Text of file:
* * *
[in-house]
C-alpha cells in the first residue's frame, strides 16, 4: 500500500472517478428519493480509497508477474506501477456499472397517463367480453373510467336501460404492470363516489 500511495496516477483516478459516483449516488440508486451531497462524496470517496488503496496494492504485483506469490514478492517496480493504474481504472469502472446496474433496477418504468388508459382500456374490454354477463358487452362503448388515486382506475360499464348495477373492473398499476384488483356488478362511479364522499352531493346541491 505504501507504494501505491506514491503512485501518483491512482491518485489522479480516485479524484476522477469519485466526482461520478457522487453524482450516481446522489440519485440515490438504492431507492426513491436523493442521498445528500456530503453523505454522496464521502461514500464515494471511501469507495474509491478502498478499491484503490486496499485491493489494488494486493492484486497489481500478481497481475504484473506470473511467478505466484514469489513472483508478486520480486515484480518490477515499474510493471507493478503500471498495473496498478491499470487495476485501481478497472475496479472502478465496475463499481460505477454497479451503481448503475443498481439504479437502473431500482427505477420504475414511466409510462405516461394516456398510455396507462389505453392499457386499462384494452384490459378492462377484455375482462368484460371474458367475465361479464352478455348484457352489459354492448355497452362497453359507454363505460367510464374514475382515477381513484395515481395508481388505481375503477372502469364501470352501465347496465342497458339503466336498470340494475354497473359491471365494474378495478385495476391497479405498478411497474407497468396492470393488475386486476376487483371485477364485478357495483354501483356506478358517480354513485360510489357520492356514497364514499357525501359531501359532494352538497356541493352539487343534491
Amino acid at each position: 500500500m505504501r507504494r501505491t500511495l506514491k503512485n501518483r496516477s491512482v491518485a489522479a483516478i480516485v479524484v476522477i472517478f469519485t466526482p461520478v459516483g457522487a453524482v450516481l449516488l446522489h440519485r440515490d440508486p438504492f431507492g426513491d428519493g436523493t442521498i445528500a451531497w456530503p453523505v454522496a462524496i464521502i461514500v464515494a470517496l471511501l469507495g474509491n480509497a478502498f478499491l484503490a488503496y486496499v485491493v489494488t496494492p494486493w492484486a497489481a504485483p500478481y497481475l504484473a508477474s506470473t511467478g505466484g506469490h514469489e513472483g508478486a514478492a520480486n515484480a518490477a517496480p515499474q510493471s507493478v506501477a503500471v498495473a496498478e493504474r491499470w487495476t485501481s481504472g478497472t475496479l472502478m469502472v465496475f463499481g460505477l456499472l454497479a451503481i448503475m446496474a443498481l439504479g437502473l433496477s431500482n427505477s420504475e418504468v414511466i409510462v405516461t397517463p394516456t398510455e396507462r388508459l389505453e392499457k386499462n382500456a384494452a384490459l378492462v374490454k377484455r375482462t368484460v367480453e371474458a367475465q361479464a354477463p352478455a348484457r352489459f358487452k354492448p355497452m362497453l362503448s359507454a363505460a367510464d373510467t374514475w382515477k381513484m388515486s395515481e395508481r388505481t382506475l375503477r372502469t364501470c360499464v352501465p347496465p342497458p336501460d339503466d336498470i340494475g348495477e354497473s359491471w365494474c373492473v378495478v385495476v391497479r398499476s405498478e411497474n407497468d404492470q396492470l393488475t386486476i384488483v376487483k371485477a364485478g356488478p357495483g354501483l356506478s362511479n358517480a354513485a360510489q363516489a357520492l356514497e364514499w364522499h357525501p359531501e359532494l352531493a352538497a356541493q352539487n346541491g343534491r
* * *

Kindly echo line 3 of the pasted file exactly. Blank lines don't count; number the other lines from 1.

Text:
Amino acid at each position: 500500500m505504501r507504494r501505491t500511495l506514491k503512485n501518483r496516477s491512482v491518485a489522479a483516478i480516485v479524484v476522477i472517478f469519485t466526482p461520478v459516483g457522487a453524482v450516481l449516488l446522489h440519485r440515490d440508486p438504492f431507492g426513491d428519493g436523493t442521498i445528500a451531497w456530503p453523505v454522496a462524496i464521502i461514500v464515494a470517496l471511501l469507495g474509491n480509497a478502498f478499491l484503490a488503496y486496499v485491493v489494488t496494492p494486493w492484486a497489481a504485483p500478481y497481475l504484473a508477474s506470473t511467478g505466484g506469490h514469489e513472483g508478486a514478492a520480486n515484480a518490477a517496480p515499474q510493471s507493478v506501477a503500471v498495473a496498478e493504474r491499470w487495476t485501481s481504472g478497472t475496479l472502478m469502472v465496475f463499481g460505477l456499472l454497479a451503481i448503475m446496474a443498481l439504479g437502473l433496477s431500482n427505477s420504475e418504468v414511466i409510462v405516461t397517463p394516456t398510455e396507462r388508459l389505453e392499457k386499462n382500456a384494452a384490459l378492462v374490454k377484455r375482462t368484460v367480453e371474458a367475465q361479464a354477463p352478455a348484457r352489459f358487452k354492448p355497452m362497453l362503448s359507454a363505460a367510464d373510467t374514475w382515477k381513484m388515486s395515481e395508481r388505481t382506475l375503477r372502469t364501470c360499464v352501465p347496465p342497458p336501460d339503466d336498470i340494475g348495477e354497473s359491471w365494474c373492473v378495478v385495476v391497479r398499476s405498478e411497474n407497468d404492470q396492470l393488475t386486476i384488483v376487483k371485477a364485478g356488478p357495483g354501483l356506478s362511479n358517480a354513485a360510489q363516489a357520492l356514497e364514499w364522499h357525501p359531501e359532494l352531493a352538497a356541493q352539487n346541491g343534491r